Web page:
Shareholders’ dividends collapse as production falls
The sense of paranoia gripping British Leyland management about cost control was revealed on 27 May when BLMC announced that it had made only £100,000 for its shareholders in the first half of the current financial year. This compared with £9.5 million in the first half of the previous year. Lord Stokes, the Chairman, blamed industrial disputes and rising costs of wages and materials for the disappointing results.
During the six months British Leyland’s sales were worth £458 million against £438 million, but the number of vehicles sold was down from 474,000 to 448,000. Lord Stokes said that production of 77,000 vehicles was lost from disputes of all kinds. ‘The cash flow which would have resulted from these extra sales is necessary for our plant expansion intended to maintain our sales in the world motor industry and thus keep jobs and opportunities open to all.’
Lord Stokes listed the firms — and the cars lost by British Leyland because of disputes at outside suppliers — as follows: George Angus (oil seals) 2750; EPS (Export Packing Services) 858; Howard Tenens (transport services) 6641; Pilkington Glass 1781; Rubery Owen (axles) 436; Sankey (subframes) 1192; and Wilmot Breeden (door locks, window winders and bumpers ) 330.
Internal and external strikes cripple BLMC
These figures did not make any allowance for the heavy extra costs caused by disruption of supplies. The glass industry and tyre disputes meant building incomplete cars which had to be finished off later at extra cost. ‘Glass has been flown in from Italy, Belgium and South Africa, and new tyres are being flown in from the Continent to try to maintain production,’ said Lord Stokes.
The group’s trading profit during the period was £5.8 million compared with £21 million. After lower investment income of £200,000, compared with £300,000, and a jump in the interest bill from £2 million to £4.9 million, the group’s profit before tax was £1.1 million, against £19.3 million. The profits for the full year in 1968-69 were £40.4m.
On the last day of the month the Industrial Reorganisation Corporation (IRC) announced it was to grant British Leyland a £10 million renewable loan facility for plant modernisation. A condition of the loan, which the IRC said was to stimulate capital investment in machine tools, was that British Leyland bought British-made equipment. The machine tool industry was already heavily subsidised by the IRC. The Industrial Reorganisation Corporation had other problems on its plate as well as British Leyland. It had head hunted John Lutyens of PSF Cowley to become the new Managing Director of the Kent Group of Luton, an industrial instruments manufacturer. He was succeeded at PSF by Harry Barber in May 1970.
Coventry engine factory closes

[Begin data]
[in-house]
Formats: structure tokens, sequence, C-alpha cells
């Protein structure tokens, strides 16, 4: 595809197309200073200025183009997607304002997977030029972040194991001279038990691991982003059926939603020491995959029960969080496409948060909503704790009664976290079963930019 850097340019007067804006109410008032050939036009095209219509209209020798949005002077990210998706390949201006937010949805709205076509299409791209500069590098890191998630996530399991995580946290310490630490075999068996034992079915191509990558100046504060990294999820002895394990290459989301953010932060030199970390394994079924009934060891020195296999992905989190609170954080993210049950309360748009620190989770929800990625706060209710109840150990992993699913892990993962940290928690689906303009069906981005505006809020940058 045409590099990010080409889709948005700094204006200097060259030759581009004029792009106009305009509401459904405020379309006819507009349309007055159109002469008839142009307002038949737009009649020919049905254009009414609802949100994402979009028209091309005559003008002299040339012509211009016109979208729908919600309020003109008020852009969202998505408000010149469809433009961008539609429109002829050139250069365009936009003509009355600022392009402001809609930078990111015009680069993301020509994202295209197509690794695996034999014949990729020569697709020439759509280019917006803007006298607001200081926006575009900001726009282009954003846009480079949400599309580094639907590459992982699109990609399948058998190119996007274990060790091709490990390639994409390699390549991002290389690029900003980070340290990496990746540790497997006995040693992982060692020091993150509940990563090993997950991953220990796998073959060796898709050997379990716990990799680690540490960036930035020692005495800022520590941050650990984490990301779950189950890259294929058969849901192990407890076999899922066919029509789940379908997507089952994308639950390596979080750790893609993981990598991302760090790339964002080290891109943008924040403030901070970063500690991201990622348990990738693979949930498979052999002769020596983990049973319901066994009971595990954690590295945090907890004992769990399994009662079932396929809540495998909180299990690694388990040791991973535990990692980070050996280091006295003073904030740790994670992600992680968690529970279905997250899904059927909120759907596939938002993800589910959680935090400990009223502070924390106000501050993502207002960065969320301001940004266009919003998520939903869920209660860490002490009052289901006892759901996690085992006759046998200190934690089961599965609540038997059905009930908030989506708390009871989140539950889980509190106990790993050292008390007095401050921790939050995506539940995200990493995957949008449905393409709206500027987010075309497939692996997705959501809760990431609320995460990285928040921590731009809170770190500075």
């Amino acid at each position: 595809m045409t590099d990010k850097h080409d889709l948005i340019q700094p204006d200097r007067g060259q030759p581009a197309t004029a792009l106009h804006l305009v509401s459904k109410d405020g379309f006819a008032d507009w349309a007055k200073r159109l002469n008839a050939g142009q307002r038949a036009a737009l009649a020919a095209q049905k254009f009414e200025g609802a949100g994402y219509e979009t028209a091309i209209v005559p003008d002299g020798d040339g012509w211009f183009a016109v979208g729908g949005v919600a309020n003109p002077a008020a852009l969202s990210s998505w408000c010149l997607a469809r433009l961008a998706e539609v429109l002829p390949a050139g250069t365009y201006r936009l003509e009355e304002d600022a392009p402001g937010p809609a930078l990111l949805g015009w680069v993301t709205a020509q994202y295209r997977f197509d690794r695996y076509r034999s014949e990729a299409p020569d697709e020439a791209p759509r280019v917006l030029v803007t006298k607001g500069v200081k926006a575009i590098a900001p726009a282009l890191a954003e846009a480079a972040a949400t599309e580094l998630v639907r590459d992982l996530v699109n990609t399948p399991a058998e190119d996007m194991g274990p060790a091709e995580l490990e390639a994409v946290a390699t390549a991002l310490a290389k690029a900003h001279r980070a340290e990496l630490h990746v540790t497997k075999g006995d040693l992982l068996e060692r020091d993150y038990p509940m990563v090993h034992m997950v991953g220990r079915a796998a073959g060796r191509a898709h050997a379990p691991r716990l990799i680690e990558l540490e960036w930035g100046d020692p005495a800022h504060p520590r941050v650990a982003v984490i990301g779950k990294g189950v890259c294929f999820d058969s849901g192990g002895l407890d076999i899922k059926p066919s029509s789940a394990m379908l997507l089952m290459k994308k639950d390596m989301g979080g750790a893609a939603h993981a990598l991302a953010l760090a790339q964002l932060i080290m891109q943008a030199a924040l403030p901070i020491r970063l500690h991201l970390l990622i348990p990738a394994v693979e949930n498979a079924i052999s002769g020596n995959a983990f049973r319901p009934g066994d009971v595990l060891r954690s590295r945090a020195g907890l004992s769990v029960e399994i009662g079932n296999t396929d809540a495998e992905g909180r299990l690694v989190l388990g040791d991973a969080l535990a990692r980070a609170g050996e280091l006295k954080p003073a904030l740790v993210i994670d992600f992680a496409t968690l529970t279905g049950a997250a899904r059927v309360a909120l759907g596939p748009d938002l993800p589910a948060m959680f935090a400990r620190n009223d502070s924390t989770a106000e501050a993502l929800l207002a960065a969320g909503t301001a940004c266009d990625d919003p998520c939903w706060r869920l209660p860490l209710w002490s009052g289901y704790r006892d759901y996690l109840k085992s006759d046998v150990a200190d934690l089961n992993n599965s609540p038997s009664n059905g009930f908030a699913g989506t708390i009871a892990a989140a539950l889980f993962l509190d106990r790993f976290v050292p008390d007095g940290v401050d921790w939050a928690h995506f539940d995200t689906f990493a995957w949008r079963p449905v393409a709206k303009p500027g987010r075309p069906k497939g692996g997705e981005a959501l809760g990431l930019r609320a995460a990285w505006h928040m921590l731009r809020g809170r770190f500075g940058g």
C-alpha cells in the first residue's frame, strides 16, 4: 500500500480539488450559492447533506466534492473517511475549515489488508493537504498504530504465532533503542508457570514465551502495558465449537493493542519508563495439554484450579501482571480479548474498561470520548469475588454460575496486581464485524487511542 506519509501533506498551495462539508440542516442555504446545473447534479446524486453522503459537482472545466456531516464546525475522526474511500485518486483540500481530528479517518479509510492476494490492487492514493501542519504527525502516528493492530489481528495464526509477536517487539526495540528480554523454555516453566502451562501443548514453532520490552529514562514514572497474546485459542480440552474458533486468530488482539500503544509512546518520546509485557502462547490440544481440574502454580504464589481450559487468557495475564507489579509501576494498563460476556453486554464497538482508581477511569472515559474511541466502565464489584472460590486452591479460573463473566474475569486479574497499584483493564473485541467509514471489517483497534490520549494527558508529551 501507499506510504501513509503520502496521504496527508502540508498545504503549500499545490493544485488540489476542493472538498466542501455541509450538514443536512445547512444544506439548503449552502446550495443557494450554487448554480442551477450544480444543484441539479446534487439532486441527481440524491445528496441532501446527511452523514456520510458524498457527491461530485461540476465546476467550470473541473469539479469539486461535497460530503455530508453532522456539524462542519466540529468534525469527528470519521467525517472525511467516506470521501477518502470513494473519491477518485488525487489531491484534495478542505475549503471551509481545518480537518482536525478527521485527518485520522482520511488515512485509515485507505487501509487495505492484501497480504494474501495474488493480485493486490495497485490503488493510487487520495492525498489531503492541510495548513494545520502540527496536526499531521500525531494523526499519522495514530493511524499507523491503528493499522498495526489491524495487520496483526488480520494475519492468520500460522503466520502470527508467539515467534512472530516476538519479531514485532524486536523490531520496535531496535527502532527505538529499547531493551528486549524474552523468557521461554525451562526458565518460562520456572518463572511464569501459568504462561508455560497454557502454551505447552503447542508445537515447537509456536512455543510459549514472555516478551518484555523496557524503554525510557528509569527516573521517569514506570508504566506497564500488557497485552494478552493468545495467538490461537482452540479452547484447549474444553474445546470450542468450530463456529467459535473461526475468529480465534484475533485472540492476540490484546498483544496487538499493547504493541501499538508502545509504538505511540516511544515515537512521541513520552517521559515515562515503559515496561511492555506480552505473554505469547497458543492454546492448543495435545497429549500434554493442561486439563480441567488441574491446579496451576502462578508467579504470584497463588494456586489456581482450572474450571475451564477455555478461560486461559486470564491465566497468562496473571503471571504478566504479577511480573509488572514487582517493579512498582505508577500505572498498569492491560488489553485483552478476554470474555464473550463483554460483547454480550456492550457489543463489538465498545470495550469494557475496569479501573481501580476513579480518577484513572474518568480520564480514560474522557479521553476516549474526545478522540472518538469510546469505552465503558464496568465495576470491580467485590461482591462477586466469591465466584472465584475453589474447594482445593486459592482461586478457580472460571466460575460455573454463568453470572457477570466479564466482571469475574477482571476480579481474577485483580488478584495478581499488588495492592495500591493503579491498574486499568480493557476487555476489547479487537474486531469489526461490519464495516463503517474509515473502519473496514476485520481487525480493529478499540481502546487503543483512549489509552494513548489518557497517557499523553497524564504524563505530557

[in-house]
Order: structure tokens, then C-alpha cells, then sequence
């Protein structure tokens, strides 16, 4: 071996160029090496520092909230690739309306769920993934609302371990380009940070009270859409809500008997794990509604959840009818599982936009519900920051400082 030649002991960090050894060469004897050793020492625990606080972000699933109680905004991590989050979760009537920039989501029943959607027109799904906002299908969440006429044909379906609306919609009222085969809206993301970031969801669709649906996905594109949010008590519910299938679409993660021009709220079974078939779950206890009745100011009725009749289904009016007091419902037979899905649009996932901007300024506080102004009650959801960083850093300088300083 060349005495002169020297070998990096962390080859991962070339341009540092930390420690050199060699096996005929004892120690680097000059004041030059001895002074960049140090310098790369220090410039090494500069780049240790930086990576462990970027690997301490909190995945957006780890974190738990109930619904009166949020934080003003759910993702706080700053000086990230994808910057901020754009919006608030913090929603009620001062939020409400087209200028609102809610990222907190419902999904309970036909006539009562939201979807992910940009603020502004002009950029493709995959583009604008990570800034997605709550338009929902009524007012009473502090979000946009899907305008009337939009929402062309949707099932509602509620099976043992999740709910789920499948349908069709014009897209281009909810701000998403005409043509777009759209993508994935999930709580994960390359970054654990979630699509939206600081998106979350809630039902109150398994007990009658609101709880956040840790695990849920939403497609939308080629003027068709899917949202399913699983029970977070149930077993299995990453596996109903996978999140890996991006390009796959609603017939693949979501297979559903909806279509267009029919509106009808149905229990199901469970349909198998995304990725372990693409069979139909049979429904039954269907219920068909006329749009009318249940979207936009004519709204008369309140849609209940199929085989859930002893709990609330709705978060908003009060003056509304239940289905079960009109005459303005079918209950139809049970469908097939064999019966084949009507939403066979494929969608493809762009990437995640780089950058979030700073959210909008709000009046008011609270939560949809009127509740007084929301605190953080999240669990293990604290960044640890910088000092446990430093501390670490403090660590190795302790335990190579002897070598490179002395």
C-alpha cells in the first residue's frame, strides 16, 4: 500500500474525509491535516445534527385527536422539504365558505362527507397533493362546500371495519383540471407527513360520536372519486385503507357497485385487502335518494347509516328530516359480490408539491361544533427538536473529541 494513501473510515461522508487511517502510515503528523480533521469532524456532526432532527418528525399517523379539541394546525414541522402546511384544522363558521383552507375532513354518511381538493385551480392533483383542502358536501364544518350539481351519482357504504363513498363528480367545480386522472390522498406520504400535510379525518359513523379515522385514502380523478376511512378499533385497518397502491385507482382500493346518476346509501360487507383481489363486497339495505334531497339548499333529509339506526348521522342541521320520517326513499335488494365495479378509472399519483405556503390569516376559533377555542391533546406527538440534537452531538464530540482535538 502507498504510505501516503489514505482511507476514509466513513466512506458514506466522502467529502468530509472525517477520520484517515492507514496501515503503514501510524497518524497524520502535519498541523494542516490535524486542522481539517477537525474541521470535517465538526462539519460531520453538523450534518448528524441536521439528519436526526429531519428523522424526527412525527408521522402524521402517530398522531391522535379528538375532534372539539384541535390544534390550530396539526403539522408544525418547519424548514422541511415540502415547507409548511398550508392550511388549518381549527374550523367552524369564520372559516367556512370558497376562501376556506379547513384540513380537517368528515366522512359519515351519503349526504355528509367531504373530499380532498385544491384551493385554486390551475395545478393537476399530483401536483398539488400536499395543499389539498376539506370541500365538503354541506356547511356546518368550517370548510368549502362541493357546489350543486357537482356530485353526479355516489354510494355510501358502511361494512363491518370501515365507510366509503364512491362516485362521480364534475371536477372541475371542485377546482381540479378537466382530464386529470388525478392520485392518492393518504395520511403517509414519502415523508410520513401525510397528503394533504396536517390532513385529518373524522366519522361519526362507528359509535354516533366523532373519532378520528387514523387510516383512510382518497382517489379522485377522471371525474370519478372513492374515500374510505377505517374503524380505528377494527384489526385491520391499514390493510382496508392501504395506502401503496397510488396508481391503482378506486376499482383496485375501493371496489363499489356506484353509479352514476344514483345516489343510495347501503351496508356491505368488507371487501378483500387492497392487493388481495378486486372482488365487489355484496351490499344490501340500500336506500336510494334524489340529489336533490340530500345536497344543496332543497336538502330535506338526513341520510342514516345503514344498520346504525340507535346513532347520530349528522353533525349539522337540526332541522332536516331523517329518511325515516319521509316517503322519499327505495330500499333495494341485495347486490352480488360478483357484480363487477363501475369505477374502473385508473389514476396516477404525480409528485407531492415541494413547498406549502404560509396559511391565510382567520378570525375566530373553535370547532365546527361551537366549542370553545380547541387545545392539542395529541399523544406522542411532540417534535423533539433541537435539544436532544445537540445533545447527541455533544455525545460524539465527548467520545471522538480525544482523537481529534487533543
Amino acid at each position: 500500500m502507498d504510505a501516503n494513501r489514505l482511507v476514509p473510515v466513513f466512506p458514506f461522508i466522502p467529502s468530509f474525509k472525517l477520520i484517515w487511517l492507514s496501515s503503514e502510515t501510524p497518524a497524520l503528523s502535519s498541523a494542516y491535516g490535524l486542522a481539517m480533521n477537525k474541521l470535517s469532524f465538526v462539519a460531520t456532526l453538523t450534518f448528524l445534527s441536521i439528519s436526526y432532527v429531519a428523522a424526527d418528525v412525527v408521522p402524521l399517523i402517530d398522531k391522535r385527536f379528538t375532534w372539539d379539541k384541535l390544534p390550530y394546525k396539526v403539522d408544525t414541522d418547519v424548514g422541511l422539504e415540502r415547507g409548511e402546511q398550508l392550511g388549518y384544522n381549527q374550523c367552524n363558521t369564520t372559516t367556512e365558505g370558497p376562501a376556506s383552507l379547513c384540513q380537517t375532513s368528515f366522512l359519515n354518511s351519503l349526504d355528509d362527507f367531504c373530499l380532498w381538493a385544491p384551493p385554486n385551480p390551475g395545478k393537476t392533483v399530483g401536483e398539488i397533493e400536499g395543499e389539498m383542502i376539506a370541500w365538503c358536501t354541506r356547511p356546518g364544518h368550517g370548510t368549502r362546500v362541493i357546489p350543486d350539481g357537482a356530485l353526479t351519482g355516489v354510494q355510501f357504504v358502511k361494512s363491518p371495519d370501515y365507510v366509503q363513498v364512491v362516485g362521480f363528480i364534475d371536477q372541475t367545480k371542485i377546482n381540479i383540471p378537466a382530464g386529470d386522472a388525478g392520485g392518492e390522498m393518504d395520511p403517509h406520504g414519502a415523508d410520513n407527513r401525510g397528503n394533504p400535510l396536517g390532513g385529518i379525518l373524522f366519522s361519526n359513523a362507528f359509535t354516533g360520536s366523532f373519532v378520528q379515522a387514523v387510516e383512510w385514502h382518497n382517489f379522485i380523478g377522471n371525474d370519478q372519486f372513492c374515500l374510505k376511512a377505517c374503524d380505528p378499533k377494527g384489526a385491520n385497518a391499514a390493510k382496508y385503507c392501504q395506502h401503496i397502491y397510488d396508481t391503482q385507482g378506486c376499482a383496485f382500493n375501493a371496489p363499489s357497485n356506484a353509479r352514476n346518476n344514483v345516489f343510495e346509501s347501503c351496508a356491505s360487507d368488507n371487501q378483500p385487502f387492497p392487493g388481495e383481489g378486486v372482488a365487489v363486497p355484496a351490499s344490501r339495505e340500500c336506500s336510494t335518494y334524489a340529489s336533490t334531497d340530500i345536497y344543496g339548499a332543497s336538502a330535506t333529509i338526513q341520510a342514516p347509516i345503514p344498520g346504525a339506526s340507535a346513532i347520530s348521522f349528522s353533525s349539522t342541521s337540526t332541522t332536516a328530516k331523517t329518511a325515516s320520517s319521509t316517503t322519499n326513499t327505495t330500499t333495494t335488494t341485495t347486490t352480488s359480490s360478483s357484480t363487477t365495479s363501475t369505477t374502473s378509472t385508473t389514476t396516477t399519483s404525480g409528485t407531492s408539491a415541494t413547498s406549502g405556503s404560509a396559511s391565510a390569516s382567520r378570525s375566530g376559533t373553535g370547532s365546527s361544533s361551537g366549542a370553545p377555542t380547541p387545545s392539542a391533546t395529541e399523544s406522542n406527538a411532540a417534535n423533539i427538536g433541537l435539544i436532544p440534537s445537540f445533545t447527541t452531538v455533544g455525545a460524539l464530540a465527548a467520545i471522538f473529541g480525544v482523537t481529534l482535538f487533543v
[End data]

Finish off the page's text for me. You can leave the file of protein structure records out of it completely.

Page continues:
On 4 June BLMC announced it was to close the Austin-Morris engine manufacturing plant at Durbar Avenue, Coventry. Originally built as a Riley factory in 1919, it employed 250 workers. They were told work would be transferred to the main engine works in Courthouse Green and to the other works in Durbar Avenue. The company said wherever possible new jobs would be found. Austin-Morris was at pains to point out that nobody was being made redundant.
On 18 June, Britain went to the polls in a General Election the ruling Labour Party had been expected to win easily. Instead, the electorate delivered the Coup de grâce to Harold Wilson’s planned economy, which seemed to have been blown off course by union indiscipline, rising unemployment and bad trade figures. In his place came the Conservative Edward Heath, committed to reform of the Trade Unions and making a fresh application to join the Common Market. The incoming Conservative Government adopted a laissez-faire approach to industry, but its overtures to Europe would completely change the British motor industry.
By now, details of the forthcoming ADO28 were seeping out. It would be a conventional rear- wheel-drive car badged as a Morris. ‘Given that sort of car, we could at last begin to make the sort of headway we have been promised since the merger, but have not seen,’ said a Birmingham dealer to The Times.
Turnbull spills the beans on future models
George Turnbull said: ‘Our new model plans are pretty well finalised up to 1973 and sketched in for five years beyond that. We will be pursuing our successful emphasis on advanced engineering and also adding more conventional ‘trendy’ models. Our range will provide something for everyone and our franchises will be the most attractive in the country.’
At the June meeting of the British Leyland (Austin Morris) Limited Board there was further discussion on the subject of the ADO68 Condor. ‘A styling sketch based on ADO14 had been developed and an E-Series six installed in an ADO14 to start some initial proving tests.’ This vehicle was never produced. Austin-Morris Engineering was also directed to reduce costs by re-designing the subframes for the ADO67, following on from the discussions in the previous meeting.